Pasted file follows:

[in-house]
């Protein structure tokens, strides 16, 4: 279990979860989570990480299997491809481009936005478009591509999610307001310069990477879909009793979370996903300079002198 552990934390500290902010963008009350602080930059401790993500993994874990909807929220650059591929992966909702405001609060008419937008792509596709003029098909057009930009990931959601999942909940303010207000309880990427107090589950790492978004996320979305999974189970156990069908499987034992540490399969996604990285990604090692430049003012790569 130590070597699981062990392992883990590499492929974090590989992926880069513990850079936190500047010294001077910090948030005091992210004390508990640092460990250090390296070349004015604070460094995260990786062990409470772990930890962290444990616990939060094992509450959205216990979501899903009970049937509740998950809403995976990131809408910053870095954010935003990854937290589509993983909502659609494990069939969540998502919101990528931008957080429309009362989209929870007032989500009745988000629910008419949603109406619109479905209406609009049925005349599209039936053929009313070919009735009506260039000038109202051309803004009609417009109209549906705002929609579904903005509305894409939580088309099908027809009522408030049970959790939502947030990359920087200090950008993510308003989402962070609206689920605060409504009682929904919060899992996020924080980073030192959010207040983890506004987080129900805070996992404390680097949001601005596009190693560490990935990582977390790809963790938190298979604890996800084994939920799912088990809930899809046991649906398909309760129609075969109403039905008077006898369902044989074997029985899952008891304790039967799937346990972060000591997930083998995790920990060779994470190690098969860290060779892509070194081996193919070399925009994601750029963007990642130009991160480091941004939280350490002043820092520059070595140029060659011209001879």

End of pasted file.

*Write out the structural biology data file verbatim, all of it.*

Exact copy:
[in-house]
């Protein structure tokens, strides 16, 4: 279990979860989570990480299997491809481009936005478009591509999610307001310069990477879909009793979370996903300079002198 552990934390500290902010963008009350602080930059401790993500993994874990909807929220650059591929992966909702405001609060008419937008792509596709003029098909057009930009990931959601999942909940303010207000309880990427107090589950790492978004996320979305999974189970156990069908499987034992540490399969996604990285990604090692430049003012790569 130590070597699981062990392992883990590499492929974090590989992926880069513990850079936190500047010294001077910090948030005091992210004390508990640092460990250090390296070349004015604070460094995260990786062990409470772990930890962290444990616990939060094992509450959205216990979501899903009970049937509740998950809403995976990131809408910053870095954010935003990854937290589509993983909502659609494990069939969540998502919101990528931008957080429309009362989209929870007032989500009745988000629910008419949603109406619109479905209406609009049925005349599209039936053929009313070919009735009506260039000038109202051309803004009609417009109209549906705002929609579904903005509305894409939580088309099908027809009522408030049970959790939502947030990359920087200090950008993510308003989402962070609206689920605060409504009682929904919060899992996020924080980073030192959010207040983890506004987080129900805070996992404390680097949001601005596009190693560490990935990582977390790809963790938190298979604890996800084994939920799912088990809930899809046991649906398909309760129609075969109403039905008077006898369902044989074997029985899952008891304790039967799937346990972060000591997930083998995790920990060779994470190690098969860290060779892509070194081996193919070399925009994601750029963007990642130009991160480091941004939280350490002043820092520059070595140029060659011209001879």